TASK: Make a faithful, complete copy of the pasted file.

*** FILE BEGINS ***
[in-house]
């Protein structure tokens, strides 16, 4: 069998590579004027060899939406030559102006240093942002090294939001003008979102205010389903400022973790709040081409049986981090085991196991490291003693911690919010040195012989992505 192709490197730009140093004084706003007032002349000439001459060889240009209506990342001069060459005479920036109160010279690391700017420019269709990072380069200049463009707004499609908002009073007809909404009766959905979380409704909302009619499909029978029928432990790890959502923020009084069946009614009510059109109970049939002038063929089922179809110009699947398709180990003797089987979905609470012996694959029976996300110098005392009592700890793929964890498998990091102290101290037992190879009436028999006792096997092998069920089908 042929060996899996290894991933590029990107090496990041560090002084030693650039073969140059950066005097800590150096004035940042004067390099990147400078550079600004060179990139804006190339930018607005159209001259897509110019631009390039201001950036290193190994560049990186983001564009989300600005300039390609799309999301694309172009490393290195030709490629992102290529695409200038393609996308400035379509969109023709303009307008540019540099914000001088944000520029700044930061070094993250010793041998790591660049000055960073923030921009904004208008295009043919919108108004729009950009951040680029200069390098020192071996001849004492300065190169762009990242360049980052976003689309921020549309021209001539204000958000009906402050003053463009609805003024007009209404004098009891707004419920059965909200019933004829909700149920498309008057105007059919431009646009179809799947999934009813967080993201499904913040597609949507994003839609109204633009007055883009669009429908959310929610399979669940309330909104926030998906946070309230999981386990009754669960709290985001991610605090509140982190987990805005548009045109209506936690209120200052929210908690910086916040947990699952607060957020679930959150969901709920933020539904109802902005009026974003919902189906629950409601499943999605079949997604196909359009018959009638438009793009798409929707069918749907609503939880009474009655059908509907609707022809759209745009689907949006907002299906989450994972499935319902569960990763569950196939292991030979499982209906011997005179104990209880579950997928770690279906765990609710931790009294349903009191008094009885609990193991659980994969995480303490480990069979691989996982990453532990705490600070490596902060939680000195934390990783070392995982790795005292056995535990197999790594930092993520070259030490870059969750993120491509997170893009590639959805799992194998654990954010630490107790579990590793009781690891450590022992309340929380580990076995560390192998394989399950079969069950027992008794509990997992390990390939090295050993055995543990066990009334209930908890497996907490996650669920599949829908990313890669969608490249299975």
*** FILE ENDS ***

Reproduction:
[in-house]
């Protein structure tokens, strides 16, 4: 069998590579004027060899939406030559102006240093942002090294939001003008979102205010389903400022973790709040081409049986981090085991196991490291003693911690919010040195012989992505 192709490197730009140093004084706003007032002349000439001459060889240009209506990342001069060459005479920036109160010279690391700017420019269709990072380069200049463009707004499609908002009073007809909404009766959905979380409704909302009619499909029978029928432990790890959502923020009084069946009614009510059109109970049939002038063929089922179809110009699947398709180990003797089987979905609470012996694959029976996300110098005392009592700890793929964890498998990091102290101290037992190879009436028999006792096997092998069920089908 042929060996899996290894991933590029990107090496990041560090002084030693650039073969140059950066005097800590150096004035940042004067390099990147400078550079600004060179990139804006190339930018607005159209001259897509110019631009390039201001950036290193190994560049990186983001564009989300600005300039390609799309999301694309172009490393290195030709490629992102290529695409200038393609996308400035379509969109023709303009307008540019540099914000001088944000520029700044930061070094993250010793041998790591660049000055960073923030921009904004208008295009043919919108108004729009950009951040680029200069390098020192071996001849004492300065190169762009990242360049980052976003689309921020549309021209001539204000958000009906402050003053463009609805003024007009209404004098009891707004419920059965909200019933004829909700149920498309008057105007059919431009646009179809799947999934009813967080993201499904913040597609949507994003839609109204633009007055883009669009429908959310929610399979669940309330909104926030998906946070309230999981386990009754669960709290985001991610605090509140982190987990805005548009045109209506936690209120200052929210908690910086916040947990699952607060957020679930959150969901709920933020539904109802902005009026974003919902189906629950409601499943999605079949997604196909359009018959009638438009793009798409929707069918749907609503939880009474009655059908509907609707022809759209745009689907949006907002299906989450994972499935319902569960990763569950196939292991030979499982209906011997005179104990209880579950997928770690279906765990609710931790009294349903009191008094009885609990193991659980994969995480303490480990069979691989996982990453532990705490600070490596902060939680000195934390990783070392995982790795005292056995535990197999790594930092993520070259030490870059969750993120491509997170893009590639959805799992194998654990954010630490107790579990590793009781690891450590022992309340929380580990076995560390192998394989399950079969069950027992008794509990997992390990390939090295050993055995543990066990009334209930908890497996907490996650669920599949829908990313890669969608490249299975």